Dingus of the Week: Anyone Saying Debt Relief Is Bad
Oh, no! The poors! They might not be so poor!
This is the weekly dingus — the Friday newsletter, where I talk about something really dingusy in the news, then share some links and a drink recipe. You can find all the past dinguses here.More and more people are relying on their weekly dingus newsletter for a bit of levity in These Times™. Subscribe and never miss a newsletter!
This week, in a rare moment of actually doing something, President Biden announced a plan to cancel some student loan debt. The plan covers both graduate and undergraduate loans and cancels $10,000 of debt for some borrowers and $20,000 of debt for people who received Pell Grants. The plan also has a repayment cap of 5% of a borrower’s income. More details and information about the plan’s implementation are forthcoming. And the New York Times has a good explainer.
According to the 19th News: “Biden’s initiative is expected to provide relief to up to 43 million borrowers, including roughly 20 million for whom remaining balances will be eliminated. It stands out as the most ambitious proposal to date by a president to tackle a situation widely described as a crisis, as student loan debt tops $1.7 trillion.”
Of course, it doesn’t go nearly far enough to address the problem. Some people have accrued $10-$20,000 in interest alone. But it’s something. And I’m not too proud to admit that this program is going to wipe out my remaining grad school debt. Which will save me $150 a month. And in a couple of months, that’s a new washing machine, which I really need since I’ve been repairing mine weekly for the past year.
I was able to pay off my $65,000 of undergraduate debt in 10 years. But only because I was, at the time, married to someone who had no school debt and whose parents gave him money to buy a home. He got a good job and I got okay jobs, but every penny I made for nearly eight of those years went to paying down the debt. I’m not going to pretend I did it with bootstraps. I did it because I married someone who had generational wealth. Did I work hard? Absolutely. Did I work harder than anyone else? No. And I hope no one has to go through what I went through. The stress and anxiety of not having enough money in college and then coming out with so much debt I had dreams I was drowning. I would not want that for anyone. And so many people have it worse.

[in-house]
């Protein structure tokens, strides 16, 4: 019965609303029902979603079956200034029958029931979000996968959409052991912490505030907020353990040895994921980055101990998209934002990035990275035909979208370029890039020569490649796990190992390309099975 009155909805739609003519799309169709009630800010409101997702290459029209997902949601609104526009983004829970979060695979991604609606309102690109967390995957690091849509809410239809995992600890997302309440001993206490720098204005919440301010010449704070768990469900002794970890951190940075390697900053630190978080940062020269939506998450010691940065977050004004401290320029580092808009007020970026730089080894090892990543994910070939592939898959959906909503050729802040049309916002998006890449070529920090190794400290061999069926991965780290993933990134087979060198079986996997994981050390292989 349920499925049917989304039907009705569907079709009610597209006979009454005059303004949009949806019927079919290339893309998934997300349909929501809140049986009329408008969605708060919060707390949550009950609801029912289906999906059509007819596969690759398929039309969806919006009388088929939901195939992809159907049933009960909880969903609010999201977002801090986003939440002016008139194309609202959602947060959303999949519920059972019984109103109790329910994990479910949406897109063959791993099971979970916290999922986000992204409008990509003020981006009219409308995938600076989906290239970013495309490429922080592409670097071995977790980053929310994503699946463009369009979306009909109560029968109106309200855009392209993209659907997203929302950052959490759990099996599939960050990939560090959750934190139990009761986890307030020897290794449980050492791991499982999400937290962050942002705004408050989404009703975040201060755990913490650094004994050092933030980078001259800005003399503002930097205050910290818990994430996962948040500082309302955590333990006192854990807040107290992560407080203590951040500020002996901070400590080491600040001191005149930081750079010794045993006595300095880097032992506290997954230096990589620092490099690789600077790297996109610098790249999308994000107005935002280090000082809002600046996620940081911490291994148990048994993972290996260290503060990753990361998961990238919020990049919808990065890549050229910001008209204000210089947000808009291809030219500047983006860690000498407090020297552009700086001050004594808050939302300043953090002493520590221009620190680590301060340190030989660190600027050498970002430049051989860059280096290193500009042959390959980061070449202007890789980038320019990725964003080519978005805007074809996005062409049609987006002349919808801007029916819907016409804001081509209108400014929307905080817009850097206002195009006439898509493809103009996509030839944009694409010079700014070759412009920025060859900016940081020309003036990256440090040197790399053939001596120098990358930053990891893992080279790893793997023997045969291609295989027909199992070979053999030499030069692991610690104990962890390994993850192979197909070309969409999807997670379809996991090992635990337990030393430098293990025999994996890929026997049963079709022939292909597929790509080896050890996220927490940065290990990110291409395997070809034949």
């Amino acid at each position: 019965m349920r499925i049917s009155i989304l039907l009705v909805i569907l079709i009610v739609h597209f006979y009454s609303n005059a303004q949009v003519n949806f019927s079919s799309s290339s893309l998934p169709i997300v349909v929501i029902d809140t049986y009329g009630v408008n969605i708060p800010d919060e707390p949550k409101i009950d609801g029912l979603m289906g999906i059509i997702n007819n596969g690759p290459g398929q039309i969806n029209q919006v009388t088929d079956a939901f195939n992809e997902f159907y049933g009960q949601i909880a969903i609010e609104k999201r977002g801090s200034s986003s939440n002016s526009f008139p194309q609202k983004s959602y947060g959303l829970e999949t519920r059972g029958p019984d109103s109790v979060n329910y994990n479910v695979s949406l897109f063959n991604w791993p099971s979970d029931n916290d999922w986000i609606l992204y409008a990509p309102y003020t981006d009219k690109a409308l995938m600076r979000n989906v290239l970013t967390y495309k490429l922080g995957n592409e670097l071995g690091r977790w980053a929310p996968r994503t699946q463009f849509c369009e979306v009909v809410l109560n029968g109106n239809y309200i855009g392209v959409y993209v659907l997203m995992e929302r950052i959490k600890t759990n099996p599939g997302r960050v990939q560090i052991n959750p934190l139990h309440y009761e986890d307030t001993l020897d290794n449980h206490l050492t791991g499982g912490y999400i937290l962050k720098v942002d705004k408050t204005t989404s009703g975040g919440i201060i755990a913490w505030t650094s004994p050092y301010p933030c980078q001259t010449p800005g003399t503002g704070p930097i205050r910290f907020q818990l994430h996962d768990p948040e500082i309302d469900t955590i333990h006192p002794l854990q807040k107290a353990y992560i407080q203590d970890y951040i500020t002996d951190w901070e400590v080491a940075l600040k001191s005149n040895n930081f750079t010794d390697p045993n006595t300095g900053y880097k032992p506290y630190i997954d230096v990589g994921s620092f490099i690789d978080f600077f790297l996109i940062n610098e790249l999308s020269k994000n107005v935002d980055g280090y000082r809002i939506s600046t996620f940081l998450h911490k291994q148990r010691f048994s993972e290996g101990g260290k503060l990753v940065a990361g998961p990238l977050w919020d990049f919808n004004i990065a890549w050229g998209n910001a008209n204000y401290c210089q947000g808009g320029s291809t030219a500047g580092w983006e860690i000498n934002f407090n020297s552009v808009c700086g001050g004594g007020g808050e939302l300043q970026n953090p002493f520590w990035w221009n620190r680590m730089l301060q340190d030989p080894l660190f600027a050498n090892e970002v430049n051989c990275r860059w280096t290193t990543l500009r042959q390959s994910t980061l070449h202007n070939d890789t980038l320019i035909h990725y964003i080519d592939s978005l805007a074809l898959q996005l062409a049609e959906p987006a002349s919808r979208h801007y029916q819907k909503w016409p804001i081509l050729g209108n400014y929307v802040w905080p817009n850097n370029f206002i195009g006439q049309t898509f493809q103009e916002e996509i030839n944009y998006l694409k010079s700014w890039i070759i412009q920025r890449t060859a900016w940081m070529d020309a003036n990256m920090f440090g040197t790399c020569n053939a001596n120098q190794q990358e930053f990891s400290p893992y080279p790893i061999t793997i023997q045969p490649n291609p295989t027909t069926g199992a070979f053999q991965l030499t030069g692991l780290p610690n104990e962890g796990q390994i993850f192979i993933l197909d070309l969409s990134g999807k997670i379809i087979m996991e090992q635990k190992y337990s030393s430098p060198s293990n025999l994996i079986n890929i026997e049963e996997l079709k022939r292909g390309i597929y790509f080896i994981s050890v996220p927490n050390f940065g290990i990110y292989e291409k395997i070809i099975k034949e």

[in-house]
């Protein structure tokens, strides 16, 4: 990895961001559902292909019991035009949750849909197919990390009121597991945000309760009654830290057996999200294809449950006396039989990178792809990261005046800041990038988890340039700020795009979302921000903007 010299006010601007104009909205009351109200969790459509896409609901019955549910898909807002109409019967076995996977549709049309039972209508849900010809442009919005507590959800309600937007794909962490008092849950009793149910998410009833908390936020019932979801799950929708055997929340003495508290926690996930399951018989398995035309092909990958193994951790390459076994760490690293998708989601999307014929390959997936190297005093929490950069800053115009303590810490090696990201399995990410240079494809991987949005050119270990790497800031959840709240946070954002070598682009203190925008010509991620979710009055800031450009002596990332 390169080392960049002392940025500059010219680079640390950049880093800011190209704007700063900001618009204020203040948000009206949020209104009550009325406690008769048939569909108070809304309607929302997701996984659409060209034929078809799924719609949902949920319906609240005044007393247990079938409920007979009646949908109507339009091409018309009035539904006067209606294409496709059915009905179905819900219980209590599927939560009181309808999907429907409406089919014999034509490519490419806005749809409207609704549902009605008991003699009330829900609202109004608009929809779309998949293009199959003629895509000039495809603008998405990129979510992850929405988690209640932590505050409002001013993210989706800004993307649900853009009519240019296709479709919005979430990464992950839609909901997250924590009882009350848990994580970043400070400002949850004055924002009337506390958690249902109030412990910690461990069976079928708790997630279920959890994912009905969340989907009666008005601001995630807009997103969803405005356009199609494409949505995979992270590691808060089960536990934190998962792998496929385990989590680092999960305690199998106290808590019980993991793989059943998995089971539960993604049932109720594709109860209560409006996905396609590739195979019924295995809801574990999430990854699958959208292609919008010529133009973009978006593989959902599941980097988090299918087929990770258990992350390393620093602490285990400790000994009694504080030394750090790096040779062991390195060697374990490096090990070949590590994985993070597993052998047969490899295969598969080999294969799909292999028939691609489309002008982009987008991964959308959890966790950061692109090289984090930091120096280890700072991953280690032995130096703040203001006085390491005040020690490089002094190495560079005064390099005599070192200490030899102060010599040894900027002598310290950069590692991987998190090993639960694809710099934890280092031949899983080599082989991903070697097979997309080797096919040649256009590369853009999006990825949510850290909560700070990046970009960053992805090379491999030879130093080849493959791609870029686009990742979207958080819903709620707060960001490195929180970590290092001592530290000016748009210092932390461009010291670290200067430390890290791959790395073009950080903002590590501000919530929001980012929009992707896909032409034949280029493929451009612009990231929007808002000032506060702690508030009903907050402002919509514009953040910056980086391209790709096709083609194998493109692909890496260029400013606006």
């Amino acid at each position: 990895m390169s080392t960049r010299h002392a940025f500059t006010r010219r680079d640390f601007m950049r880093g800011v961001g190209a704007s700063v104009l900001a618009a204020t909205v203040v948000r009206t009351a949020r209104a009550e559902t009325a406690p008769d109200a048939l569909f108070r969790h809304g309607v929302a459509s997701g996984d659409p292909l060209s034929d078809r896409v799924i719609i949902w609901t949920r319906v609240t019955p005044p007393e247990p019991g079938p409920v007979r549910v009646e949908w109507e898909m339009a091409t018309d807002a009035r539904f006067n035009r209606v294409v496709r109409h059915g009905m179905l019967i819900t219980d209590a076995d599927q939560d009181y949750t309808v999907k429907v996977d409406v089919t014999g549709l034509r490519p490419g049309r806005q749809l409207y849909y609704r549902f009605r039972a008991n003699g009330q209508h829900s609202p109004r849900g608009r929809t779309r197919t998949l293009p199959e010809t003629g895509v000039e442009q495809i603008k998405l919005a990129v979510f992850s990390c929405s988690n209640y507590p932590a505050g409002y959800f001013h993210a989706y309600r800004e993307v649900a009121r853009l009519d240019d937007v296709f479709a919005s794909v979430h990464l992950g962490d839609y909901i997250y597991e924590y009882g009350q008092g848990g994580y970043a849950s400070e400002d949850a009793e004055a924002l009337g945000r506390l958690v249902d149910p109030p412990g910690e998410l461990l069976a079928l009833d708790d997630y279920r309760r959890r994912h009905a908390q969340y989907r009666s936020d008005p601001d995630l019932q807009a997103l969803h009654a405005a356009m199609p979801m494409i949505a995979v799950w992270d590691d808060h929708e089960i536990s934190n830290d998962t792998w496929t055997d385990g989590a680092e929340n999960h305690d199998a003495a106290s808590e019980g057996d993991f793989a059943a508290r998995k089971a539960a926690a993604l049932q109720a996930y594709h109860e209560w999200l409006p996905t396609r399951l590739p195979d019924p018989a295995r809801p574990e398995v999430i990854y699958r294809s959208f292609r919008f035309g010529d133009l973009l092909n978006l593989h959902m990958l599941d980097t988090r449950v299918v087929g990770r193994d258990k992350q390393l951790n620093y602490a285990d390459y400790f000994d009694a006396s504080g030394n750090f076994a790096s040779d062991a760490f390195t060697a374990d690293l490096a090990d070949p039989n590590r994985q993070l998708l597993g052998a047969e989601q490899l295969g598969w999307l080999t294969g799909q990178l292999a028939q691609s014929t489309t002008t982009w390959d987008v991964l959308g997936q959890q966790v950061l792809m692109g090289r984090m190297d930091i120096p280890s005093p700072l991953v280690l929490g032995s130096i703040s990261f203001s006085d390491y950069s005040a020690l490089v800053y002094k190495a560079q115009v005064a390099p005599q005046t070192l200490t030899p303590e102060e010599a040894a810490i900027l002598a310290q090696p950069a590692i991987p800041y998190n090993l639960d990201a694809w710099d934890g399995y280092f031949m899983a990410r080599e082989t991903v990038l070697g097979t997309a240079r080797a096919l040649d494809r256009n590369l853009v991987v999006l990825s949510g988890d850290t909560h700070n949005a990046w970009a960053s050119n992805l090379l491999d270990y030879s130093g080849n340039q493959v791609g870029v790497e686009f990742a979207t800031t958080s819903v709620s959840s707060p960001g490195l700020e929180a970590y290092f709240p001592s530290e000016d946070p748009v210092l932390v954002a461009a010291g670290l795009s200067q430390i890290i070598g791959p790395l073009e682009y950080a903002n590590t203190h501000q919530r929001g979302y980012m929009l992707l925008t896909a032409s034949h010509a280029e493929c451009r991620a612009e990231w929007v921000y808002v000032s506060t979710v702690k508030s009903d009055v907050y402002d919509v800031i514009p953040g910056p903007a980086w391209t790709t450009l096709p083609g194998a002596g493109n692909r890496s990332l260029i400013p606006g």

Let’s be crystal clear, if you were able to pay off your college debt, you did it through one of a few ways: You had someone subsidize some aspect of your life. You earned a lot of money from a job that was and is at least lightly predatory. Or you were lucky enough go to college when it was cheap, get a well-paying job before the 2008 recession, and avoid any real tragedy. So, let’s dispense with this whole notion that paying off your debt is somehow more moral.
America’s predatory financial institutions make debt a necessary part of life. You can’t even get a place to live without a credit score. And a credit score is based on your ability to carry debt. So while debt is systemically necessary and lending institutions are biased and predatory, carrying debt is deemed as shameful. Dave Ramsey has made an entire career out of shaming people for their debt. Blaming individuals for a systemic problem that is also a big and booming business and making money off of that shame…That’s the Dave Ramsey method.
After the debt relief announcement was made on Wednesday, Anne Helen Petersen shared some of the stories of what the debt relief would mean for individuals. It means saving for a home, health care, working on medical bills, it means going on a vacation. Money doesn’t solve every problem, but it sure solves a lot of them.
The impact of the plan was immediate in that it resulted in the creation of an entirely new economy of whiners — people who think that they are better because their dads helped them pay for undergrad, but they had to pay for business school at Harvard. And now they are worried that other people won’t be able to experience that great American pastime of belittling the poors.
In fact, the whining of the American pundit class over this debt-relief plan was so strong and powerful, Joe Biden invented an entirely new form of renewable energy.
But of course, nearly everyone who whined about the shocking and horrible and unfair debt cancellation also benefited from a PPP loan. Looks like a lot of people in glass houses never learned how to shut the hell up and stop throwing stones. Behold, an entire thread of people whining about debt relief, while other people pointed out they benefited from it.